China’s foreign exchange reserves, already the world’s biggest, soared again in the second quarter, adding to inflationary pressure and highlighting the risks in Beijing’s policy of holding down the value of its currency.
Reserves are a key indicator of central bank intervention in the currency market because they reflect how much foreign exchange it has purchased in order to stabilise the renminbi. After jumping $197bn in the first quarter, reserves were up another $153bn in the second quarter.
That influx of cash compounds China’s inflation troubles. Consumer prices were up 6.4 per cent in the year to June, the highest in three years. Although many analysts expect inflation to slow over the remainder of the year, the accumulation of reserves lays the groundwork for a continuation of fast money growth and so will limit the scope for any easing of price pressures.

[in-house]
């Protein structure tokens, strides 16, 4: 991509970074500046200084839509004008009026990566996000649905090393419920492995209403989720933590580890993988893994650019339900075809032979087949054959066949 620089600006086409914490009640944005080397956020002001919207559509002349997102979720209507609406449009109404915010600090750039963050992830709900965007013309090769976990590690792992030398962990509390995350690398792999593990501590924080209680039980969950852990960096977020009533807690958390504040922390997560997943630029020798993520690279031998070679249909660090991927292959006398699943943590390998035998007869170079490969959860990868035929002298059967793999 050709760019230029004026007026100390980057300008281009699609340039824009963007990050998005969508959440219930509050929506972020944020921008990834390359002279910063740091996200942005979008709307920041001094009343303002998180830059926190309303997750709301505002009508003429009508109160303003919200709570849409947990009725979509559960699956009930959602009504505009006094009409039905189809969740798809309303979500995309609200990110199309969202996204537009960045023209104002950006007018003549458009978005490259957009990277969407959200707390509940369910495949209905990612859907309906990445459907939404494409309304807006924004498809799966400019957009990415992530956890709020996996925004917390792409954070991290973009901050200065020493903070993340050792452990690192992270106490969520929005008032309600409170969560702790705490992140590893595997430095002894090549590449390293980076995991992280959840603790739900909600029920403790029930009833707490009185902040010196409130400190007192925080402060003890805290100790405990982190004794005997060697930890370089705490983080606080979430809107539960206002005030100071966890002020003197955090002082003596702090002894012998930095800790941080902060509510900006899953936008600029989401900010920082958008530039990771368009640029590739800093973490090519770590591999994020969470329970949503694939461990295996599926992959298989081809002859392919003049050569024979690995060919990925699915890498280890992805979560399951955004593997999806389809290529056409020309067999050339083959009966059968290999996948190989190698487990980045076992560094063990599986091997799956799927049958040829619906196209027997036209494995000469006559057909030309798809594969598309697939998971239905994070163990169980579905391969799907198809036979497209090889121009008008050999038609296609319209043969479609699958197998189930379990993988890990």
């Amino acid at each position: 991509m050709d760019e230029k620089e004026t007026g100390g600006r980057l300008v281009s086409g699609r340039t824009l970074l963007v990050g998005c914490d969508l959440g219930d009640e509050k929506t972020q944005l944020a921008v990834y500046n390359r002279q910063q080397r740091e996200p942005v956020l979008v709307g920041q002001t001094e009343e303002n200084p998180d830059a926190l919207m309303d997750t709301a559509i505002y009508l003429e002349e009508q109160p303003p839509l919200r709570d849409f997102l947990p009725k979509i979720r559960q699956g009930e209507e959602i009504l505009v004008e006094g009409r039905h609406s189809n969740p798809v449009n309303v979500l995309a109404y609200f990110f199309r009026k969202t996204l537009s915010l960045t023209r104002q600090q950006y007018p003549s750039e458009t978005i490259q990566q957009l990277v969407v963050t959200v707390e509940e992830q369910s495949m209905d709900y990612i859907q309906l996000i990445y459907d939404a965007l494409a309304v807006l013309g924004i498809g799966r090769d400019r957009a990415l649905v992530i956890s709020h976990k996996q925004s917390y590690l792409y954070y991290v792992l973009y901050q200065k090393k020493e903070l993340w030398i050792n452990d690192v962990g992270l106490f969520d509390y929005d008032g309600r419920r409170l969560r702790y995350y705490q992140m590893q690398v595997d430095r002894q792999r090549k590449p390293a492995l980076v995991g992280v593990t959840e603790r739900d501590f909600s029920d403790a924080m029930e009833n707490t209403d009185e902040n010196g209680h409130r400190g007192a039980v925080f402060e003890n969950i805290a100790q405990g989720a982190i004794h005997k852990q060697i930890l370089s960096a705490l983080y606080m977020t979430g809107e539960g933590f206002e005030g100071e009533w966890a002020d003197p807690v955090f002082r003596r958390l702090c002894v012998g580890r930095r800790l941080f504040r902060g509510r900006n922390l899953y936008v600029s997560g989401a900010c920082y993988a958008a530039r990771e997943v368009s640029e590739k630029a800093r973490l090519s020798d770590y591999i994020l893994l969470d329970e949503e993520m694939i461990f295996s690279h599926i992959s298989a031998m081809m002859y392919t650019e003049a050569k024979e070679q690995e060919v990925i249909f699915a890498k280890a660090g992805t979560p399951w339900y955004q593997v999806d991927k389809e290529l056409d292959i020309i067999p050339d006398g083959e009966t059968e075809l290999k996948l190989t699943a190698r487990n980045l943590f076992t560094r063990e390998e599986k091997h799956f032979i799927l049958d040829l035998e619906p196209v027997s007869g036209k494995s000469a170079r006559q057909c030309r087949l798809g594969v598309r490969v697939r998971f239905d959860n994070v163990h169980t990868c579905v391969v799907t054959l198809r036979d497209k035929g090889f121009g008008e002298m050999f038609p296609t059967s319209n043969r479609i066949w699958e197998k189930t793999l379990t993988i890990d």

“The current intervention of the People’s Bank of China has been piling up more and more foreign exchange reserves. This is not sustainable,” said Li-Gang Liu, head of China economics at ANZ Bank.